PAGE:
The Chinese Communist Party (CCP) will begin its nineteenth Party Congress on October 18. While the Chinese economy has done better so far into 2017 than 2016, there are a few major structural problems that remain: Continue reading
Originally published on The Diplomat, October 10, 2017.
Xinjiang and the Uyghurs
The Uyghurs, one of the largest ethnic minority groups in China, have an unfortunate lot. As a group, they possess two key factors which encourage the ruling Chinese Communist Party (CCP) to repress them. First, they have a strong ethnic identity which is separate from the principal Han ethnic group which dominates the CCP. Indeed, many Uyghurs are beginning to view a major component of their identity as “being non-Han”. Second, the land they inhabit, Xinjiang Province, is rich in resources and economic importance. It holds one-third of the country’s natural gas and oil reserves in addition to large deposits of gold, uranium, and other minerals. Renewable energy also factors in: Xinjiang is a prime location to harvest solar, wind, and nuclear energy. Moreover, Xinjiang sits along the historic Silk Road, which the CCP is intent on rebuilding in its One Belt, One Road Initiative. Continue reading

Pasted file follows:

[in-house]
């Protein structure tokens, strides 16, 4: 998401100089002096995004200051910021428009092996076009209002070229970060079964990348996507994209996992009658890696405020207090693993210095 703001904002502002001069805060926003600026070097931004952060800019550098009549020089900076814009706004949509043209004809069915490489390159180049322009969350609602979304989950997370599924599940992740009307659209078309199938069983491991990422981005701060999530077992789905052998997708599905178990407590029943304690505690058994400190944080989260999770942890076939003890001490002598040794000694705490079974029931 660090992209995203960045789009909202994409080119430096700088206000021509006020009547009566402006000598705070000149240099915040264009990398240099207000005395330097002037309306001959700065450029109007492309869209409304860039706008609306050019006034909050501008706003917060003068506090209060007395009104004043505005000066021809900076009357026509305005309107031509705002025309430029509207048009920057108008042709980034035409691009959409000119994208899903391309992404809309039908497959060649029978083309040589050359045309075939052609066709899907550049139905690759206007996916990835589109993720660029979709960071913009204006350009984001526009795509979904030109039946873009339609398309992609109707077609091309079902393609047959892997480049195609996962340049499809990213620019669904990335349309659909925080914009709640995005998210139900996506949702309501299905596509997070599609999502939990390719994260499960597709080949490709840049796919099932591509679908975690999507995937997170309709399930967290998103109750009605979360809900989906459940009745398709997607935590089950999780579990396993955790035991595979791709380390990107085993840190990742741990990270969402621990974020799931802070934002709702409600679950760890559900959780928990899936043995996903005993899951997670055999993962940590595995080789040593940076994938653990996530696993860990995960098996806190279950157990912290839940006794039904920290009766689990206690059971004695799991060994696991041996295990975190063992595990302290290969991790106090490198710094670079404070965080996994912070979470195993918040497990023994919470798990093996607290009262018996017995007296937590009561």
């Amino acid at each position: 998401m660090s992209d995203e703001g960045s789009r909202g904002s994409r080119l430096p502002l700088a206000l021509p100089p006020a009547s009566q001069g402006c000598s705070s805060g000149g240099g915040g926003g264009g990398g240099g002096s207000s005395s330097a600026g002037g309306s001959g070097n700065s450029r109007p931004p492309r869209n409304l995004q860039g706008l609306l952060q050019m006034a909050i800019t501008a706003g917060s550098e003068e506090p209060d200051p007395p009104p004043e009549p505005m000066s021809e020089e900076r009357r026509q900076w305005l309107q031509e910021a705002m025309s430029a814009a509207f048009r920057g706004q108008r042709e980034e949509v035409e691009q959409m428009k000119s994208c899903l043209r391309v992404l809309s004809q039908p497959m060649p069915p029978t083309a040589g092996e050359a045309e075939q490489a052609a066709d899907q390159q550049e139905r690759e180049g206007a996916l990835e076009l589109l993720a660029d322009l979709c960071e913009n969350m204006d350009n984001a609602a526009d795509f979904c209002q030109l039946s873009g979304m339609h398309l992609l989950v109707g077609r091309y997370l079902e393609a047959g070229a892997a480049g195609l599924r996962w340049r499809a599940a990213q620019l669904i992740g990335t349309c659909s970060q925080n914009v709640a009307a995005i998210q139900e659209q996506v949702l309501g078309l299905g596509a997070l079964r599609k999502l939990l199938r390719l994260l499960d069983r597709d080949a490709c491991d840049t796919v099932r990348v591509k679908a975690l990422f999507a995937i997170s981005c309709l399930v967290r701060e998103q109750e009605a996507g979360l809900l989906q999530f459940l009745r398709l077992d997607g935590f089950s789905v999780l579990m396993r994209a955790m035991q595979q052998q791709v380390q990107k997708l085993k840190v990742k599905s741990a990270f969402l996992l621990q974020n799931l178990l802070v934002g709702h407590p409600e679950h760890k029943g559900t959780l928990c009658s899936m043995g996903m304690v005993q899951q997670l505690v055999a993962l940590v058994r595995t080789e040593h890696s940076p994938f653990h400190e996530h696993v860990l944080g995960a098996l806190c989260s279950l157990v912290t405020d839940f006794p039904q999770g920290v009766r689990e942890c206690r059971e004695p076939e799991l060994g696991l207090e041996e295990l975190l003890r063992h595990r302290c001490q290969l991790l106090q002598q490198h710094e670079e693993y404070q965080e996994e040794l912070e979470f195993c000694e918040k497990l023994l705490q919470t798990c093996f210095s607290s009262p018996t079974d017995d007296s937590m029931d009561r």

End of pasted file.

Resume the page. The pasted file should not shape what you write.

(Originally published on The Diplomat as “Abe Dissolves the Diet, Snap Elections Set for October” on Sept. 27, 2017)
Japanese Prime Minister Shinzo Abe (pictured) dissolved the House of Representatives of the Japanese Parliament (called the Japanese Diet) on Thursday and called for a snap election to take place by the end of October. PM Abe will “seek the mandate of the people” to deal with a number of growing crises. Continue reading
Until recently, China’s Great Firewall, the laws and regulations that the Chinese Communist Party uses to control the internet, had significant cracks in it. Virtual private networks (VPNs) allowed about 100 million people, 14% of China’s online population, to circumvent blocks on Google Scholar, Dropbox, Facebook, and Youtube, among other sites. Continue reading